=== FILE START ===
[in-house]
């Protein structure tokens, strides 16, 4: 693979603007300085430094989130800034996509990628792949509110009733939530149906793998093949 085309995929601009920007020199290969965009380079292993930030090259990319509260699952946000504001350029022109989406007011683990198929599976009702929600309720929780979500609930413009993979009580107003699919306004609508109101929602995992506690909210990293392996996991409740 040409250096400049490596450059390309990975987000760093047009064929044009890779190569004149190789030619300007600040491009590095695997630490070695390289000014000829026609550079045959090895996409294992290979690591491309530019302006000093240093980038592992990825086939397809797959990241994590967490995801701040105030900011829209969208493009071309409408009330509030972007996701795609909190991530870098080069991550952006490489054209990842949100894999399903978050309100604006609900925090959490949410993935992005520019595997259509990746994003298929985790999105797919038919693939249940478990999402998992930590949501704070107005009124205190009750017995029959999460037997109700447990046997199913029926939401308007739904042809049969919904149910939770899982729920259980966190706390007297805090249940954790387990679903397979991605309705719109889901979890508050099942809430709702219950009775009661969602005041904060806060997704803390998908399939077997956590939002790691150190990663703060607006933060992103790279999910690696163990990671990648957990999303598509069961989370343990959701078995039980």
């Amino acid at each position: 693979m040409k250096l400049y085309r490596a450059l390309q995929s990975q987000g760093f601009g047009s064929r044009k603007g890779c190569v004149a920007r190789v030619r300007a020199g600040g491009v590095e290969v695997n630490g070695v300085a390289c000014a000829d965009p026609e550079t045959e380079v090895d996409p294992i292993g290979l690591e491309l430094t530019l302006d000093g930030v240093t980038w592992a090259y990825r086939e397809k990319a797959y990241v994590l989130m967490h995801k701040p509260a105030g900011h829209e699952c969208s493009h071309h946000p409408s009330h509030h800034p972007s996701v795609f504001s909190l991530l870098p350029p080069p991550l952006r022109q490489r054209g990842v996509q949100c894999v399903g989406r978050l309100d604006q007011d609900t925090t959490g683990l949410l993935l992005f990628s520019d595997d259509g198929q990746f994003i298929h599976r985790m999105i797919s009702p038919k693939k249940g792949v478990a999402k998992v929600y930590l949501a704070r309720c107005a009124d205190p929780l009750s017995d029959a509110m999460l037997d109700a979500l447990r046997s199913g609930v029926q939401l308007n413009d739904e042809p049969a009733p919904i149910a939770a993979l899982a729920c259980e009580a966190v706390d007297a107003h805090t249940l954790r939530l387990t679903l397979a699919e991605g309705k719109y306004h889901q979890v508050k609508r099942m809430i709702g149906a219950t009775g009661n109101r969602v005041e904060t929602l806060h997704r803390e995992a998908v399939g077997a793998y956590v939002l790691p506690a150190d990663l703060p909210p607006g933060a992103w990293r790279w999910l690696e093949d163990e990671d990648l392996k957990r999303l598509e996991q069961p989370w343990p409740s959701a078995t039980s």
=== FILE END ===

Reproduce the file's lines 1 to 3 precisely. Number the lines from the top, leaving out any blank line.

[in-house]
């Protein structure tokens, strides 16, 4: 693979603007300085430094989130800034996509990628792949509110009733939530149906793998093949 085309995929601009920007020199290969965009380079292993930030090259990319509260699952946000504001350029022109989406007011683990198929599976009702929600309720929780979500609930413009993979009580107003699919306004609508109101929602995992506690909210990293392996996991409740 040409250096400049490596450059390309990975987000760093047009064929044009890779190569004149190789030619300007600040491009590095695997630490070695390289000014000829026609550079045959090895996409294992290979690591491309530019302006000093240093980038592992990825086939397809797959990241994590967490995801701040105030900011829209969208493009071309409408009330509030972007996701795609909190991530870098080069991550952006490489054209990842949100894999399903978050309100604006609900925090959490949410993935992005520019595997259509990746994003298929985790999105797919038919693939249940478990999402998992930590949501704070107005009124205190009750017995029959999460037997109700447990046997199913029926939401308007739904042809049969919904149910939770899982729920259980966190706390007297805090249940954790387990679903397979991605309705719109889901979890508050099942809430709702219950009775009661969602005041904060806060997704803390998908399939077997956590939002790691150190990663703060607006933060992103790279999910690696163990990671990648957990999303598509069961989370343990959701078995039980």
């Amino acid at each position: 693979m040409k250096l400049y085309r490596a450059l390309q995929s990975q987000g760093f601009g047009s064929r044009k603007g890779c190569v004149a920007r190789v030619r300007a020199g600040g491009v590095e290969v695997n630490g070695v300085a390289c000014a000829d965009p026609e550079t045959e380079v090895d996409p294992i292993g290979l690591e491309l430094t530019l302006d000093g930030v240093t980038w592992a090259y990825r086939e397809k990319a797959y990241v994590l989130m967490h995801k701040p509260a105030g900011h829209e699952c969208s493009h071309h946000p409408s009330h509030h800034p972007s996701v795609f504001s909190l991530l870098p350029p080069p991550l952006r022109q490489r054209g990842v996509q949100c894999v399903g989406r978050l309100d604006q007011d609900t925090t959490g683990l949410l993935l992005f990628s520019d595997d259509g198929q990746f994003i298929h599976r985790m999105i797919s009702p038919k693939k249940g792949v478990a999402k998992v929600y930590l949501a704070r309720c107005a009124d205190p929780l009750s017995d029959a509110m999460l037997d109700a979500l447990r046997s199913g609930v029926q939401l308007n413009d739904e042809p049969a009733p919904i149910a939770a993979l899982a729920c259980e009580a966190v706390d007297a107003h805090t249940l954790r939530l387990t679903l397979a699919e991605g309705k719109y306004h889901q979890v508050k609508r099942m809430i709702g149906a219950t009775g009661n109101r969602v005041e904060t929602l806060h997704r803390e995992a998908v399939g077997a793998y956590v939002l790691p506690a150190d990663l703060p909210p607006g933060a992103w990293r790279w999910l690696e093949d163990e990671d990648l392996k957990r999303l598509e996991q069961p989370w343990p409740s959701a078995t039980s």